by Clifford F. Thies
For the past several weeks, the lamestream media has been mesmerized with what they were calling the swing to the left in the Czech Republic. Social Democrats were going to form a government with the support of the Communists, they said.
While only we, at L-R, in our monitoring of elections around the world, considered the possibility that the center-right, going into the election fractured by scandal, might coalesce around the parties that showed themselves capable of entering parliament.
Then, as the votes were being tabulated yesterday, further reports to the same effect. It was only late in the afternoon, EST, after the leader of the Social Democrats expressed disappointment in his party's showing, that the lamestream'ers started to catch on, BBC being the first, and others subsequently joining in.
In a proportional representation election, the party that finishes in first place isn't necessarily the winning party. You have to look at how potential coalition partners are doing. This is why, as the results were being tabulated, we checked the raw data as reported in the Czech Republic, instead of relying on the lamestream'ers to filter the data. Today, we see that the Social Democrats have begun their search for a partner by meeting with the Communists.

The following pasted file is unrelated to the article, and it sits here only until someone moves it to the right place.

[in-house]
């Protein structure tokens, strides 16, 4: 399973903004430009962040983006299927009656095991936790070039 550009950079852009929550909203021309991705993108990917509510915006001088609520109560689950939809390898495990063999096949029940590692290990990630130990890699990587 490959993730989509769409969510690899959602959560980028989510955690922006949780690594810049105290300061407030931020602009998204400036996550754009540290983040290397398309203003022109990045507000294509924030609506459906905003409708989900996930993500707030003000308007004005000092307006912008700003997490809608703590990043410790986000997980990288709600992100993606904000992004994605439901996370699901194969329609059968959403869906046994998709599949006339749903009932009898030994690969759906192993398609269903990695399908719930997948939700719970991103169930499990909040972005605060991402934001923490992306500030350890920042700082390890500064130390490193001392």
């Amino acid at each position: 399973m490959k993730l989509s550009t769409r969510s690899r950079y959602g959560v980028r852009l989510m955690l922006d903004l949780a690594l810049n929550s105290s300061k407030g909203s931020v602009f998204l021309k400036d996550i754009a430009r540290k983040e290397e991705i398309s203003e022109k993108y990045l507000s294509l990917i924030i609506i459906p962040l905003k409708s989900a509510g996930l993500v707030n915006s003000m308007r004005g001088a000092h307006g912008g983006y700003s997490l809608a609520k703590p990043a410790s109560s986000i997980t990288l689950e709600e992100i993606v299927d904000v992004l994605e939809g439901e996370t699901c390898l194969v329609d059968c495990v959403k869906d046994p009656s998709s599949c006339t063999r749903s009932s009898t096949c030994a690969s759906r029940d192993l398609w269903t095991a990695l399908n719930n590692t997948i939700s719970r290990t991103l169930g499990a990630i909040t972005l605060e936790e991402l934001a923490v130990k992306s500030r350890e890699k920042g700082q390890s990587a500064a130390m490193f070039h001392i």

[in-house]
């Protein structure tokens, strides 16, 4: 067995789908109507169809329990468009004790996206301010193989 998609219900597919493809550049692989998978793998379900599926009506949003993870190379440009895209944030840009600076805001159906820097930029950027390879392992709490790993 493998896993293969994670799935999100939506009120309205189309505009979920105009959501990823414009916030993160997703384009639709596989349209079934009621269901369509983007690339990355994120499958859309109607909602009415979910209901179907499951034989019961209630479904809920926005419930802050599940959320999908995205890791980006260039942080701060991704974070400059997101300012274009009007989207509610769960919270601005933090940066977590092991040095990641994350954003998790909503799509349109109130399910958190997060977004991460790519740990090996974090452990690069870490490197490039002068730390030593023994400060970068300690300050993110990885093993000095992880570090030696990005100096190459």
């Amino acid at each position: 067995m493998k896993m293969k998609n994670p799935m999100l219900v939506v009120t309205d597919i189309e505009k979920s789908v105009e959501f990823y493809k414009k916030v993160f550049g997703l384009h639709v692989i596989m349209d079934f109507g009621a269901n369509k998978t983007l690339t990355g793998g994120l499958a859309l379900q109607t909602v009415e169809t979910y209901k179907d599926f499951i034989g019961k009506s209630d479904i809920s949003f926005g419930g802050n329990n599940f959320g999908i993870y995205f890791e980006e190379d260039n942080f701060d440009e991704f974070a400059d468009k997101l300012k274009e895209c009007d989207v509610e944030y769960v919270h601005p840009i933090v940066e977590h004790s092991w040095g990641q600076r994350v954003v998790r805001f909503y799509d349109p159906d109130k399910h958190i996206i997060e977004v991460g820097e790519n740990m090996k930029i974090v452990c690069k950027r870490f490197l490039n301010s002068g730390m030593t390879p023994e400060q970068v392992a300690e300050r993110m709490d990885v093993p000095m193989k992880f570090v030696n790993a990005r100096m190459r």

We suspect that the Social Democrats will try to hide the stink of the Communists by seeing if they will agree to support but not formally be a part of a government headed by them. Then, what will they do? Will they ask ANO to join? Or, Dawn of a Direct Democracy AND the Christian Democrats? (One of the two latter parties would not be sufficient.)
In the meanwhile, Andrej Babiš, the businessman-turned-politician who is the leader of ANO, is reported as saying, "If we are approached, we will negotiate." This fellow cannot be such a fool that he doesn't see the possibility of forging a four-party majority government from among ANO, TOP09, the Civic Democrats and Christian Democrats. The only one of these three potential partners who might pose a problem - and we don't think it would be a big problem - are the Christian Democrats, as they are social conservatives, and the other three economic conservatives (or market-liberals or, dare I say it, libertarians).